Turns out the program being called checks to see if there another instance of itself before starting, and then kills it. I don't have any control over the way that program works, so now my question is:

How do I make sure that the first instance of the program myprogram is allowed to finish running before the next is started?

chrism01 11-06-2008 05:35 PM

You could try
Code:

ps -ef|grep /path/name_of_program|grep -v grep
if [[ $? -eq 0 ]]
then
    echo "prog already running"
else
    run_it
fi

You can expand that using awk to get the pid if you want to kill it, if its safe to do so.

jan61 11-07-2008 12:45 PM

Moin,

Quote:

Originally Posted by chrism01 (Post 3333924)
...
Code:

ps -ef|grep /path/name_of_program|grep -v grep
...


A more comfortable way is pidof. And with this little extension you can forget the grep -v grep:
Code:

ps -ef|grep [/]path/name_of_program
Jan

jlarsen 11-07-2008 03:06 PM

Thanks for the tips!

I could possibly put the code given in a while loop and just keep checking until it is OK to run myprogram.

Part of the problem is that I don't understand when a child process is made, which seems to be the problem in this situation. From what I can tell


Code:

cd /path/to/cfgdir1
/path/to/myprogram
cd /path/to/cfgdir2
/path/to/myprogram

will change directories, execute /path/to/myprogram, when myprogram finishes, it will change directories again, then execute /path/to/myprogram again, etc.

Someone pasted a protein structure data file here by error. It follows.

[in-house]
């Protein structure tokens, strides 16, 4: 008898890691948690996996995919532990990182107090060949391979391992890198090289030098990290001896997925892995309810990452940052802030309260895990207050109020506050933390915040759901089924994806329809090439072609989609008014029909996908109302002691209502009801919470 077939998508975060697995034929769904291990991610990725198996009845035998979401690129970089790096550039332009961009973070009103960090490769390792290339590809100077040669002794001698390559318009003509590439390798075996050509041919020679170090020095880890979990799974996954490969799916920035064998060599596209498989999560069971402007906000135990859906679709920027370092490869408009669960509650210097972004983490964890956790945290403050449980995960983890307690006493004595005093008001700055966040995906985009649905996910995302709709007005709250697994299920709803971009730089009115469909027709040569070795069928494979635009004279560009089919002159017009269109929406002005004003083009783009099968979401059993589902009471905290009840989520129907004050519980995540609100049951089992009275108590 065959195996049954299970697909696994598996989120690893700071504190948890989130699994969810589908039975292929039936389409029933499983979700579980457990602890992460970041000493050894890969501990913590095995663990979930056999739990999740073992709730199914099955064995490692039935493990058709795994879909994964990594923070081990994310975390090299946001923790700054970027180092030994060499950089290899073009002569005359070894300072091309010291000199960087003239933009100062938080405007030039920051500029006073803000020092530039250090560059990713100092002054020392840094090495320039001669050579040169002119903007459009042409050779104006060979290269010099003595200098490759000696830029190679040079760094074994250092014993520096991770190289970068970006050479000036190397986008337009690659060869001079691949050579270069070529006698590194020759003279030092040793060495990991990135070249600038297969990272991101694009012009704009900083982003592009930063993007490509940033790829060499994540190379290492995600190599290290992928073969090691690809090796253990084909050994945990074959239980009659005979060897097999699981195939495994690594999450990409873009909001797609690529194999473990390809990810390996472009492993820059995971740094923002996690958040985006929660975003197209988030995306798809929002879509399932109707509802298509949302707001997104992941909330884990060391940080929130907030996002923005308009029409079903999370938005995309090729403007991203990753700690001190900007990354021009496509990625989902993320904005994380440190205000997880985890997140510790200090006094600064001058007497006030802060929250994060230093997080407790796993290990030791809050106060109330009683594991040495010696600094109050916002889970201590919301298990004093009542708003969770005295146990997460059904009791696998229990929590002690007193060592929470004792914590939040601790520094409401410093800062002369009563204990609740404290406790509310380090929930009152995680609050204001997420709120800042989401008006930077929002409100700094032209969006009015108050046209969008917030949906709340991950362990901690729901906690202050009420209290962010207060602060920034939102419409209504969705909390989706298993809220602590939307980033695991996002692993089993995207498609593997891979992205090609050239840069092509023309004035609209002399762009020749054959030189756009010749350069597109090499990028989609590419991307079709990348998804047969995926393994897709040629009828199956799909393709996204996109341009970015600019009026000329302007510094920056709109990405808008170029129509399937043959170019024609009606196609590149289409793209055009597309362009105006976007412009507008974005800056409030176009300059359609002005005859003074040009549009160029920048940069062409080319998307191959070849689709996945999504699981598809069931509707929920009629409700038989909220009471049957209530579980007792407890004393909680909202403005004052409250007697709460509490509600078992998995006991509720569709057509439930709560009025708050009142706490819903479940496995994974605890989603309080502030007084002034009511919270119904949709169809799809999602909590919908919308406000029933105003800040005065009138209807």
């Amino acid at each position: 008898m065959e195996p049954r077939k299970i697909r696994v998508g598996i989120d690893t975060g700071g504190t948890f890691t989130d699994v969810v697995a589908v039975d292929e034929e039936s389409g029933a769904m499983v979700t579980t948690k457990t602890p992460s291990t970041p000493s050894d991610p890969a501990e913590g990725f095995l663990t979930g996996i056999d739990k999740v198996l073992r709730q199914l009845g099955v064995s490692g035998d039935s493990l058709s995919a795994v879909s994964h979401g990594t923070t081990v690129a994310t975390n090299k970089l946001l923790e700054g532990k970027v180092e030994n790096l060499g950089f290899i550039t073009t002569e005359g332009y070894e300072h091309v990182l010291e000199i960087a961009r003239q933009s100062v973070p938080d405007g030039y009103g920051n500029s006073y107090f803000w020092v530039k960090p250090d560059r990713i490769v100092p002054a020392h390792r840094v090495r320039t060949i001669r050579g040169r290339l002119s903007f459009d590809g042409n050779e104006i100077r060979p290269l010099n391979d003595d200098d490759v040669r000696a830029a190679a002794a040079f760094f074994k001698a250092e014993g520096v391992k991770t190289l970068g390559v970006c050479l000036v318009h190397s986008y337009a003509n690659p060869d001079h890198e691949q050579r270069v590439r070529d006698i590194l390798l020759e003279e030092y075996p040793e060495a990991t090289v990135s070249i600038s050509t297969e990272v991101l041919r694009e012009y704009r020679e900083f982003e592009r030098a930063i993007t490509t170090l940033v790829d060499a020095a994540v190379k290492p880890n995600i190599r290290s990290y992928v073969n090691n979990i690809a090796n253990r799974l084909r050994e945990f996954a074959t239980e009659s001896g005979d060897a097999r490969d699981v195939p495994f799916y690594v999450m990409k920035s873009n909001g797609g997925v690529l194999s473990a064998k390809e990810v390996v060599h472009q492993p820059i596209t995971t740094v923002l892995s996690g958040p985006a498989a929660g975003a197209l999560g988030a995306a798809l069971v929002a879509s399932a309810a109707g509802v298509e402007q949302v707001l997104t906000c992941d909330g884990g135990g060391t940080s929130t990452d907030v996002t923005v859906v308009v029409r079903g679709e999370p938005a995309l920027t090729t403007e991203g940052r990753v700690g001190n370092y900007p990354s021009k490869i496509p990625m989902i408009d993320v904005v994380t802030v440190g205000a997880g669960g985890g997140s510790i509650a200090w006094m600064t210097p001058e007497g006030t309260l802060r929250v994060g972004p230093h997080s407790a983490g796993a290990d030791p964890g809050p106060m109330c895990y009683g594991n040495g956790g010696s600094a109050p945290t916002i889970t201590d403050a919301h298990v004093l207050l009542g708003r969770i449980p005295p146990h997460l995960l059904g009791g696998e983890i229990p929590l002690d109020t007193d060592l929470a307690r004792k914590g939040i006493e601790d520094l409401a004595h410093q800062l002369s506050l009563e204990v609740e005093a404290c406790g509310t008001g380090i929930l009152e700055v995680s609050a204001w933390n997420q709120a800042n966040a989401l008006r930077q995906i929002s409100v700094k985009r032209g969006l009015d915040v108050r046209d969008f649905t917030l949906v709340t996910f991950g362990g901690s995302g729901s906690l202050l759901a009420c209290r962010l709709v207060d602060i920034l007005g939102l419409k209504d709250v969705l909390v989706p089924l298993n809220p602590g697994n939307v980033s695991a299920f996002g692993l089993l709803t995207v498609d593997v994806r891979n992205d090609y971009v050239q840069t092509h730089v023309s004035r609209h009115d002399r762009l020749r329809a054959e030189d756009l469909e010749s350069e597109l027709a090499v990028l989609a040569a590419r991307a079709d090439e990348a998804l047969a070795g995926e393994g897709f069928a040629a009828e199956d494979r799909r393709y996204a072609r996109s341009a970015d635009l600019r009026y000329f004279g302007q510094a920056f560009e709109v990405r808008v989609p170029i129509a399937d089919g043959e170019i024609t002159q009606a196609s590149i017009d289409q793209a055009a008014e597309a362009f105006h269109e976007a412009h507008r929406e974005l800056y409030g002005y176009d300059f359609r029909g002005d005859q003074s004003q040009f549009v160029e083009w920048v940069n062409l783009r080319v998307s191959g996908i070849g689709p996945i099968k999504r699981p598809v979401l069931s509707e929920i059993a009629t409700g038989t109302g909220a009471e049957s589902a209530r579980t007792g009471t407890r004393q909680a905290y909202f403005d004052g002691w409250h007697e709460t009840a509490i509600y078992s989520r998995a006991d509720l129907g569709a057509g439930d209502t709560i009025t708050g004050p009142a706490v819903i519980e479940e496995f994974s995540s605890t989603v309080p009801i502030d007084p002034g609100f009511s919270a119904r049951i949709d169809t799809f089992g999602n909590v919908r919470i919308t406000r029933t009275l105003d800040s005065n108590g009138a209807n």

The for loop, however, seems to create multiple child processes, and since /path/to/myprogram will kill any already existing instances of itself, I run into problems. Am I understanding this correctly?

If so, what I would like is a way to tell bash not to create child processes, or to wait until the first one completes before starting the second one.

I have tried using "wait" both before or after calling myprogram, but either I am using it incorrectly or this is not what I need.

The_Kernel 11-08-2008 12:19 AM

To use "wait" you need to start the preceding command in the background by adding an '&' to the end of the command. Like this:

Code:

cd /path/to/cfgdir1
/path/to/myprogram &
MY_PID="$!"
wait $MY_PID


jlarsen 11-10-2008 11:09 AM

Well, I finally figured out why the script with each line typed out (instead of a for loop) was working and it had nothing to do with the loop. The first script did not have the #!/bin/bash at the top. I removed this from the script with the for loop and now it executes each command in order, instead of making a bunch of child processes and running them at the same time.

I understand using #!/bin/bash specifies the program that interprets the commands in the script, but what is used when nothing is specified?

chrism01 11-10-2008 05:19 PM

It uses the default shell ie whichever one you are currently logged in with. You can use
echo $SHELL
or
grep yourusername /etc/passwd
to check which one.

jlarsen 11-10-2008 05:38 PM

That is strange, both of those show that I am using /bin/bash

However, once I remove the #!/bin/bash (without editing anything else) the script works. I also noticed the original script that just writes out command without the for loop does not work if I add #!/bin/bash. This may end up going unsolved, but here is the script I am using now just in case it matters to anyone:

Code:

# runs myprog for each site
#
sites=( ex1 ex2 ex3 ex4 ex5 ex6 ex7 ex7 ex8 ex9 )

#set -x
for (( i = 0 ; i < ${#sites[@]} ; i++ )); do
  cd /path/to/different/cfg/dirs/${sites[$i]}
  /path/to/myprogram &
  MY_PID="$!"
  wait $MY_PID
done
exit